16. State whether each of the following statements about computers is true or false.
a. Diving within the computer's limits will prevent any diver from getting the bends.
b. All dive computers used by recreational divers give essentially the same 'no decompression times' for the same dive profiles.
c. It is acceptable for two divers to use one computer if they plan to hold hands the entire dive.
d. Computers can extend the length of a dive over the time allowed by dive tables.
e. The computer can remember numbers and perform calculations more reliably than the people.
f. The computer algorithm is more reliable than the information provided in a standard set of printed dive tables.
g. "The best dive computer is the human brain" means that if the depth reading or the 'no decompression time' on the computer don't seem correct during a dive, you should ignore them and use your intuition.


1. c. 60 minutes (use the next highest depth, which is 60 feet)

2. b. Letter group G

3. Letter group H. Since you dove to 36 feet, you use 40 fsw as your depth in the table; the letter group after the first dive is therefore I. Entering the second part of the table, your surface interval time of 35 minutes is in the surface interval 0:34-0:59 minutes. Moving down that column you reach the new letter group H.

4. Letter group E

5. c. 44 minutes. After your first dive you are in letter group H. After an hour surface interval you are in letter group G. For a planned second dive to 50 feet your residual nitrogen time is 56 minutes, which must be subtracted from the bottom time shown in part one for a dive to 50 feet. One hundred minutes minus 56 minutes = 44 minutes bottom time on the second dive.

6. b. 53 minutes. After your first dive you are in letter group G. After a 45 minute surface interval you are in letter group F. For a planned second dive to 45 feet you must use the next higher row, 50 feet; your residual nitrogen time is 47 minutes, which must be subtracted from the bottom time shown in part one for a dive to 50 feet. One hundred minutes minus 47 minutes = 53 minutes bottom time on the second dive.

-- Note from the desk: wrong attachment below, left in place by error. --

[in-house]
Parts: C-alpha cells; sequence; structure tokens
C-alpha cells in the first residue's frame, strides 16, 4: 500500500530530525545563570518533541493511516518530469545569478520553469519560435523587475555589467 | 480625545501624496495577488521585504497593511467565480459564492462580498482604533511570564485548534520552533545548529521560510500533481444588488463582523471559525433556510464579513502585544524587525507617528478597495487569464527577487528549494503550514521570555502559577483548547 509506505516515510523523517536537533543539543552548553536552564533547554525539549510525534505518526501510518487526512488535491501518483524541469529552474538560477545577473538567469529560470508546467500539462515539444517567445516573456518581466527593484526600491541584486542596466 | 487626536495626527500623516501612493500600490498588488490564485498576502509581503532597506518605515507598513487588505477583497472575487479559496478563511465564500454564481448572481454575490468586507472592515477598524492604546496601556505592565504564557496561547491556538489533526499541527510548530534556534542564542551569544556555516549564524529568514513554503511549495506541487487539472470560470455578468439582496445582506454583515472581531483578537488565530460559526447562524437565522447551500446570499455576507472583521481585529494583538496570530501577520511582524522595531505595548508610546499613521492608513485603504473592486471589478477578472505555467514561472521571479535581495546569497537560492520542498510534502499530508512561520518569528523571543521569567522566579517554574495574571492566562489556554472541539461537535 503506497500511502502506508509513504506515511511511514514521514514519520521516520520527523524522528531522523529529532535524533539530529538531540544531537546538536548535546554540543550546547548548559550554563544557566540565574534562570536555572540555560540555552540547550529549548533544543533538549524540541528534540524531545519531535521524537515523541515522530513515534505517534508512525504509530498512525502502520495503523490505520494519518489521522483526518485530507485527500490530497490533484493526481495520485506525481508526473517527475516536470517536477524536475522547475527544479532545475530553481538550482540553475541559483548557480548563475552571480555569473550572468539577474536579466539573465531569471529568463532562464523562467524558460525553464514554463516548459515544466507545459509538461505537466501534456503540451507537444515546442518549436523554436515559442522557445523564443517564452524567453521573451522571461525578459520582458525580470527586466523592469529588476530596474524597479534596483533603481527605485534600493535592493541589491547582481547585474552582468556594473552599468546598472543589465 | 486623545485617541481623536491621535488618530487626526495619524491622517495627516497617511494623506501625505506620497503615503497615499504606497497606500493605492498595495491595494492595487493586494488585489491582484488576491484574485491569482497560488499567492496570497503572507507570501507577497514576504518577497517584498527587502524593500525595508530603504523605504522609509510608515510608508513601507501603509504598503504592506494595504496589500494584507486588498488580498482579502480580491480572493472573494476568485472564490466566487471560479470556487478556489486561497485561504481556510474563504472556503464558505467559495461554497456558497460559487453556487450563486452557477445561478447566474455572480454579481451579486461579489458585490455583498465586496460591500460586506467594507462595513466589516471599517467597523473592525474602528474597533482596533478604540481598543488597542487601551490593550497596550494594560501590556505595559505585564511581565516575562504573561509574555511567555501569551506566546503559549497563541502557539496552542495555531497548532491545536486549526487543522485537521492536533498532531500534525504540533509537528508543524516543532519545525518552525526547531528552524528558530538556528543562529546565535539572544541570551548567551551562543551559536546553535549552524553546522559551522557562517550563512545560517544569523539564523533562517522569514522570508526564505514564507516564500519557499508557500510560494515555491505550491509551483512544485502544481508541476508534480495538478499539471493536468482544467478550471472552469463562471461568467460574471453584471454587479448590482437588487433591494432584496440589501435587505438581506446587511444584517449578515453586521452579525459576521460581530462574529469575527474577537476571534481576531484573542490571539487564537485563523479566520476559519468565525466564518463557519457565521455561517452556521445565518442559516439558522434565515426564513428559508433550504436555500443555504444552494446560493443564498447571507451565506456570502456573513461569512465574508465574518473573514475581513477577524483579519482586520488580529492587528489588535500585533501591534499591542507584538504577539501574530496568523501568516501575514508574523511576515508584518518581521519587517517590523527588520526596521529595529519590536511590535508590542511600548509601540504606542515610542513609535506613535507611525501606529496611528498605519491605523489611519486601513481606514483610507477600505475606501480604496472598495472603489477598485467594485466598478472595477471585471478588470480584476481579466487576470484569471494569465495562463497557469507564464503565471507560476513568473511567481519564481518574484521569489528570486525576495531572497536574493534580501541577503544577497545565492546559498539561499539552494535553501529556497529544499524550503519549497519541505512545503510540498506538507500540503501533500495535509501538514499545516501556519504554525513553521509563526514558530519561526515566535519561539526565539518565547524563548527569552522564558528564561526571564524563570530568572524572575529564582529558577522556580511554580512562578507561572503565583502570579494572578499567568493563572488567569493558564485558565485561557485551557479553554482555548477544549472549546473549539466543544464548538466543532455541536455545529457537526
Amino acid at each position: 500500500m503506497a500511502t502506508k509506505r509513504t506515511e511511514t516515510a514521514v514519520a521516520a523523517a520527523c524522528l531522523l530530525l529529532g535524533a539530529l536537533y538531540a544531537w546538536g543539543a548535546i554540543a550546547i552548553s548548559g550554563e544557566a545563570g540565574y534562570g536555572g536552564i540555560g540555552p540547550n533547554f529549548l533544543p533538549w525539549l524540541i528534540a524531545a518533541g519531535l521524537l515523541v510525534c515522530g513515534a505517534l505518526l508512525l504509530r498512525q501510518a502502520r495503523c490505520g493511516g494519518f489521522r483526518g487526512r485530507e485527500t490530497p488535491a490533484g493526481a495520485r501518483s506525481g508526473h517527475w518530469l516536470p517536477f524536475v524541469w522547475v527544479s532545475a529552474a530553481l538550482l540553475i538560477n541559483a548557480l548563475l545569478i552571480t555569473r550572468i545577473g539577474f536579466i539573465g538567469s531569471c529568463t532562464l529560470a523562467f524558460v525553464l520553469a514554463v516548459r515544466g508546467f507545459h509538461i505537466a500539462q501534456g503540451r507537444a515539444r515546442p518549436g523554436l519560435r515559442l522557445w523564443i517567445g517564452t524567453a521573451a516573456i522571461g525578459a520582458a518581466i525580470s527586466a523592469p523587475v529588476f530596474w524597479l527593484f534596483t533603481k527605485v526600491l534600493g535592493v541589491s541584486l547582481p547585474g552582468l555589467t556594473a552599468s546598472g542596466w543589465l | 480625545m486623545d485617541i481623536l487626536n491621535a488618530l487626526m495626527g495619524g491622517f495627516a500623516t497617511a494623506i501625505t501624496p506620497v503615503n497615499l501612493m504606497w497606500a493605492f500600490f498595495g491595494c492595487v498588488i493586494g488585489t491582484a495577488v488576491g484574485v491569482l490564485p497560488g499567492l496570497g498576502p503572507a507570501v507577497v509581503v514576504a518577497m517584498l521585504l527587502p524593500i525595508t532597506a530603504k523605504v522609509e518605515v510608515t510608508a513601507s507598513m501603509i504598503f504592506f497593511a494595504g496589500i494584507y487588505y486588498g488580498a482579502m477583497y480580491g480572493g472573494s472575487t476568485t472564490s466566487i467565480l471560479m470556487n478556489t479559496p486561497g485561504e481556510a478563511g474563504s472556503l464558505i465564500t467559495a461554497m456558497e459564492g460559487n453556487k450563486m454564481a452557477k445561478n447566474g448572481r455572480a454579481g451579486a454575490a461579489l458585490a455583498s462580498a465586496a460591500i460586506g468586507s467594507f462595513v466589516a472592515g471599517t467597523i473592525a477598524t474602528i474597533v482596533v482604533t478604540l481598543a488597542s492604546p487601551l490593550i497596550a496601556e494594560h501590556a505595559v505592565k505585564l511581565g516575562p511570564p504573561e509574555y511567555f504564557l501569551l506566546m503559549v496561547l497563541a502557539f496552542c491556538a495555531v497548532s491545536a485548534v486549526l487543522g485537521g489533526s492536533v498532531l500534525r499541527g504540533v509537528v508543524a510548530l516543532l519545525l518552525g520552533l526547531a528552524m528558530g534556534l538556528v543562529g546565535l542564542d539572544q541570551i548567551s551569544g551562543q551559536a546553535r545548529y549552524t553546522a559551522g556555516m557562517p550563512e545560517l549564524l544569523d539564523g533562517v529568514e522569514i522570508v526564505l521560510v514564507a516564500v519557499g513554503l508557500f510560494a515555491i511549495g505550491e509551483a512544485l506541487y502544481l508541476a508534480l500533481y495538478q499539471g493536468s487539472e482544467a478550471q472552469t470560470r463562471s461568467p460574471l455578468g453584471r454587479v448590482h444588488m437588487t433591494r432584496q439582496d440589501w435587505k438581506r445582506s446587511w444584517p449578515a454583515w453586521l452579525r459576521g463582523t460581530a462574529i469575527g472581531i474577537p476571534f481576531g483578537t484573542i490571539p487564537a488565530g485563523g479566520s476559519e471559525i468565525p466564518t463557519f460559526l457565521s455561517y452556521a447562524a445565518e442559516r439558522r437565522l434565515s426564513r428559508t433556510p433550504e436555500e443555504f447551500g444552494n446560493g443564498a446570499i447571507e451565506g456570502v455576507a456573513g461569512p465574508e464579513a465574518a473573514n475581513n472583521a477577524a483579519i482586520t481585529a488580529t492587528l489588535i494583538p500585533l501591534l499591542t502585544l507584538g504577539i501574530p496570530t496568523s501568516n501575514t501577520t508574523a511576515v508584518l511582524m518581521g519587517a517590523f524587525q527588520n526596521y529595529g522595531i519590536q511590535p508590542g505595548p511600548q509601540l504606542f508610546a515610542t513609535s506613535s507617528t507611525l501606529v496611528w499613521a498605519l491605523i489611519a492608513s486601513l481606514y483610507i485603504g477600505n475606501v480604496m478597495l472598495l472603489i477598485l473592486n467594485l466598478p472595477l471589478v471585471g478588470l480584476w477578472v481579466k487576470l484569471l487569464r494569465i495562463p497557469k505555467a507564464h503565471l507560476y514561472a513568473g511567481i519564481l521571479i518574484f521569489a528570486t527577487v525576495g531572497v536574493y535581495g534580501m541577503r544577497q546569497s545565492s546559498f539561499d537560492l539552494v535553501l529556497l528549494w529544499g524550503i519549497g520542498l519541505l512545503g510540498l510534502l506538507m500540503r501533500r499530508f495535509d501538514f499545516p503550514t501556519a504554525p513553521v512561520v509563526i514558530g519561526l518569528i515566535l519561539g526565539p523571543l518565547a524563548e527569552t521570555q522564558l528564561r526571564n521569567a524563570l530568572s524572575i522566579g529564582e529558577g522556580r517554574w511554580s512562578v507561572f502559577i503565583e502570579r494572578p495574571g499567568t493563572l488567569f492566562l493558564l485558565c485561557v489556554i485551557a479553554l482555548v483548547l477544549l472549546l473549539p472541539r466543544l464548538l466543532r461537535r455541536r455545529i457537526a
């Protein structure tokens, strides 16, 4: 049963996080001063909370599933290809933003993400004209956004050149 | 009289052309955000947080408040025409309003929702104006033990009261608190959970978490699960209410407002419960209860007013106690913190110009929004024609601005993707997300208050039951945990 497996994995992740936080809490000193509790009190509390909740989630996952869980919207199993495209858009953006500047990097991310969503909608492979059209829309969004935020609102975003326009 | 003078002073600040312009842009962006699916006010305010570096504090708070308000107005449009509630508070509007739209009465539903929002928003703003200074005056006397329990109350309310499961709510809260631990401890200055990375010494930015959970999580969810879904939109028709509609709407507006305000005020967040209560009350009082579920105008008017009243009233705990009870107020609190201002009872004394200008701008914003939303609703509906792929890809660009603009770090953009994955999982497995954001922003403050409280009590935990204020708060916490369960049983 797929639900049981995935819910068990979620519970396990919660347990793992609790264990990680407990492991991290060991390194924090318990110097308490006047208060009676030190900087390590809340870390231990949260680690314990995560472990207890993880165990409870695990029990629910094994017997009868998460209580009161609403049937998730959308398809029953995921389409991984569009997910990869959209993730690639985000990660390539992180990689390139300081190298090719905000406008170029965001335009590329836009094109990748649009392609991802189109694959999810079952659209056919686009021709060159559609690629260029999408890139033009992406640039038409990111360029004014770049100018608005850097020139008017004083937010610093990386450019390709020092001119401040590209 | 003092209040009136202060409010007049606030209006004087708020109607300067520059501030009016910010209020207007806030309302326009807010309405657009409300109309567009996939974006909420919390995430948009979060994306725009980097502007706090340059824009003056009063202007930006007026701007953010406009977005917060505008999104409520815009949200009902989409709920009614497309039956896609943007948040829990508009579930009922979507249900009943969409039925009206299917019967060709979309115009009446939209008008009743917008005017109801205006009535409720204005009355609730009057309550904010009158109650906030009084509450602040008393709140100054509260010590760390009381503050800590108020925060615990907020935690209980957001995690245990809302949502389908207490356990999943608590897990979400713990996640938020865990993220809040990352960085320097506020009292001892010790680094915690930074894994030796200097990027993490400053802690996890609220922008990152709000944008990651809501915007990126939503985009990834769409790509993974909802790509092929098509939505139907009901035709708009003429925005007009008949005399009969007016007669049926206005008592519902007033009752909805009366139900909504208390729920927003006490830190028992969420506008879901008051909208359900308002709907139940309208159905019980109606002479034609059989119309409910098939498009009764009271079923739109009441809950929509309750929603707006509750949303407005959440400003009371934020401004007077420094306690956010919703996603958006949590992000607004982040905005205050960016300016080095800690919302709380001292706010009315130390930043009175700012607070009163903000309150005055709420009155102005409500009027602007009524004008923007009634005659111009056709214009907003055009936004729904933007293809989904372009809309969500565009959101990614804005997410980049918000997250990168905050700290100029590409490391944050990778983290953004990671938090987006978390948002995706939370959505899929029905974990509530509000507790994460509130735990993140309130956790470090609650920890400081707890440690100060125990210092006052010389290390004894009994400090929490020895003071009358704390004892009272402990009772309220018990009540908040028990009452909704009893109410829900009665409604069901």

7. c. Henry's law.

8. a, b, and c are true.

9. a and c are true.

10. a. A buddy team with only one computer should dive by the tables.

11. c. 10:55 a.m. The no decompression time lengthens as the depth becomes shallower. Her computer is working fine.

12. e. 60 minutes

13. d. 60 minutes

14. b. 6 half times.

15. a. true

b. false. The maximum PN2 at 33 fsw is 2.0 atm.

c. false. Diver B will have much more nitrogen in his tissues since he is exposed to the ambient pressure for a longer period; at this depth and time neither diver is fully saturated with nitrogen.

d. true. Since full saturation occurs in 12 hours, both divers have the same nitrogen pressure in their tissues (two atm. PN2 at 33 fsw).

e. false. Fully saturated means a tissue holds all the nitrogen it can for the ambient pressure to which it is exposed.

f. true